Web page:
Floods in Eastern India and Covid-19 Impact Tea Production; Prices Rise

Tea production has taken a hit of at least 10 per cent bringing down inventory levels, due to the floods in Assam. Fall in production, coupled with the impact of extreme weather on inventory, has led to tea prices rising by anywhere between Rs. 100 per kg to Rs. 150 per kg at farm gate and wholesale levels. From a normal inventory of 90-100 days and a peak of 140-150 days, current inventory levels with the industry stand at a mere 40-50 days. Fresh and peak tea production takes place during March to June, which has fallen due to the lockdown by anywhere between 140 million kg to 170 million kg.

 

The annual tea production in India stands at roughly 1.35 billion kg. The Siliguri auction average price, which was Rs. 159 per kg garden tea in 2019, has now increased to Rs. 241 per kg, while the Assam auction average rose from Rs. 175 per kg last year to Rs. 278 per kg this year. Currently, West Bengal and Siliguri garden tea prices are averaging from Rs. 240 per kg to Rs. 350 per kg. The impact of extreme weather on the inventory lying in warehouses in Assam and West Bengal is also behind the price rise. Industry representatives say that the recent floods in Assam have only added to the woes that began with the lockdown, announced in the country in March to curb the spread of the Covid-19 pandemic.

 

Apparently, March to June is the period when most of the fresh tea is produced for the year. However, due to the lockdown there has been a major fall in production, which was also aggravated by unfavourable weather. The price hike, however, has been offset by loss in production, thereby bringing down the overall revenue for the tea companies and traders. Overall, there has been a 40 per cent fall in production till June due to the lockdown. Tea production fell after plucking came to a halt due to the prolonged lockdown, which led to leaves growing beyond a desirable size. As a result, instead of plucking, plantations had to resort to skiffing (removal of large tea leaves from the top), leading to loss of crop. 

 

Courtesy: TBEA’s Mombasa Tea Market Report (Source: https://www.msn.com)

Unilever’s tea demerger leaves questions brewing over Lipton

Unilever’s (ULVRL) plan to split its tea operations has raised questions among analysts about how it will handle Lipton tea, a major brand that straddles both parts of the business. The consumer goods group said on 23 July 2020 that it had concluded a near seven-month review of its 3 billion euros ($ 3.5 billion) a year tea operations with a decision to keep its Indian and Indonesian units, as well as its joint venture with PepsiCo. The rest of the tea portfolio will be spun off into a separate entity that will include PG Tips and Pukka Herbs teas.

 

Some analysts think Unilever will eventually look to sell this business or bring in a minority investor. Unilever launched the tea review due to a slowdown in black tea sales in the United States and Europe as consumers shift to herbal teas. But any sale could create problems for the Lipton brand. Lipton is big in India and Indonesia, and is also an integral part of the joint venture with PepsiCo (PEP.O), which was formed to sell ready-to-drink Lipton ice tea bottles at retailers, restaurants and schools. The brand is also important to the black tea business.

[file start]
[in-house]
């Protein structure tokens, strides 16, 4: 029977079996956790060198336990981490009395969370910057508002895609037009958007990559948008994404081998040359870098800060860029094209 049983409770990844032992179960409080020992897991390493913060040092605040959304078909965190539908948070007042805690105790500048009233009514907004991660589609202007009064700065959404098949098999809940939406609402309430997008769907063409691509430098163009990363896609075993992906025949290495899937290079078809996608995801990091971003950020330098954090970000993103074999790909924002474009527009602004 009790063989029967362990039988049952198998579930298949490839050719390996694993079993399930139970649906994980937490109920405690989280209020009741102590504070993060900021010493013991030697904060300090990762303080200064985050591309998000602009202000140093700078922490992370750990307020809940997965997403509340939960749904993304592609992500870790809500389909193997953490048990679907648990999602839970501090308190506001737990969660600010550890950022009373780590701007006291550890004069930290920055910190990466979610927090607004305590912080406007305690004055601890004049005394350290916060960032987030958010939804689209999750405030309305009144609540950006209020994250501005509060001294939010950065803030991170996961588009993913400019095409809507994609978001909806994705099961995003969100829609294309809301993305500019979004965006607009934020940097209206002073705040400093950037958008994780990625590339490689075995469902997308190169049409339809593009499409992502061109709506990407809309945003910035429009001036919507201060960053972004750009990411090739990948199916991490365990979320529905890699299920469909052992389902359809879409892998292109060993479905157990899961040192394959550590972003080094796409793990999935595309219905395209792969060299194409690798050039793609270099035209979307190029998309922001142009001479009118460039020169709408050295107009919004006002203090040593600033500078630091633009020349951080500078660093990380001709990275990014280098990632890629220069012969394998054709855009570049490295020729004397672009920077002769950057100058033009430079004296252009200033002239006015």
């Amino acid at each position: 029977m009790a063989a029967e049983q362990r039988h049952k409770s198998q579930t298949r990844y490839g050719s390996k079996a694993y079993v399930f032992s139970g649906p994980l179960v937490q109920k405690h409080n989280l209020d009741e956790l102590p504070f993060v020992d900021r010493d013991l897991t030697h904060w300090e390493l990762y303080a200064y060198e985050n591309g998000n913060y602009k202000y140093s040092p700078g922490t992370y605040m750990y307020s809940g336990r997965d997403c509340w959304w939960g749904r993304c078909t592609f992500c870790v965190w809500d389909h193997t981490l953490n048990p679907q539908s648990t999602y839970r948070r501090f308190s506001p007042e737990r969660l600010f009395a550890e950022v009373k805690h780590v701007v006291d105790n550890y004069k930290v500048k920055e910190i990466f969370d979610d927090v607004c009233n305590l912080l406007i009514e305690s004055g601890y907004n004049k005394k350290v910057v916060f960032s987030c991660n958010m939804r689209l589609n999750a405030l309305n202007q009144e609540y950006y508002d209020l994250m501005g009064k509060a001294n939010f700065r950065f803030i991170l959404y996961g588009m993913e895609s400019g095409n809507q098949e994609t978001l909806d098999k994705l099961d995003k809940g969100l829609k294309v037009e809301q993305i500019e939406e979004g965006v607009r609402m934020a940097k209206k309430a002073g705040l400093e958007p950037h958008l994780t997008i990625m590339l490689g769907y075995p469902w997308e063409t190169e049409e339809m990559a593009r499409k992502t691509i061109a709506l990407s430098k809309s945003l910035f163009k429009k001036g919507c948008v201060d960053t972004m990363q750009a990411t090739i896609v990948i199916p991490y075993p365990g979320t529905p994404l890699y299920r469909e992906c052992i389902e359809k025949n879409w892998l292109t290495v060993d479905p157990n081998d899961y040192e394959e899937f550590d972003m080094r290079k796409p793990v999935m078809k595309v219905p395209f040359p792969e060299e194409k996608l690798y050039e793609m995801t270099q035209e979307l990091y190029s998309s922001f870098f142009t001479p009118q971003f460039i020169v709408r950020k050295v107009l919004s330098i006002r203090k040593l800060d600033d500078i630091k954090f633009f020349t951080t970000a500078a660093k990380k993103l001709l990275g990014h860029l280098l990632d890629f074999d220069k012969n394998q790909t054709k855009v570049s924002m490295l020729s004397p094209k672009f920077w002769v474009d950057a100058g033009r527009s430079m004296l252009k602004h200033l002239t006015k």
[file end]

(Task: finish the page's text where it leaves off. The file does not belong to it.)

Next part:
Chief Financial Officer Graeme Pitkethly said Lipton’s intellectual property was under review, but that the company had yet to come to a decision about what to do with the brand. “They are willing in principle to sell the Lipton brand (with developed markets), why do they want to keep the Lipton ice tea business?” asked Jefferies analyst Martin Deboo, adding one option would be to sell the brand to a third party and license it back for the Indian and Indonesian businesses.

 

However, complications arise with the Lipton-focussed joint venture, where Unilever owns half a stake with PepsiCo. Another analyst, who did not want to be named, said Unilever could sell its part of the venture to PepsiCo. But that would mean losing part of a lucrative business that finance chief Graeme Pitkethly described on 23 July 2020 as “extremely successful” and which Unilever identified in its review as worth keeping.  

 

Courtesy: Mombasa Tea Auction Report

About F&W

Forbes & Walker was set up in 1881 as a partnership between James Forbes and Chapmen Walker. Although there is no actual record of the date on which it was established the very first cash book, still in the possession of the Finance Director, indicates the brokerages were earned from 1st August 1881. In Sir Thomas Villiers' book “Mercantile Lore” the date of establishment of Forbes & Walker has been put down      Read More...

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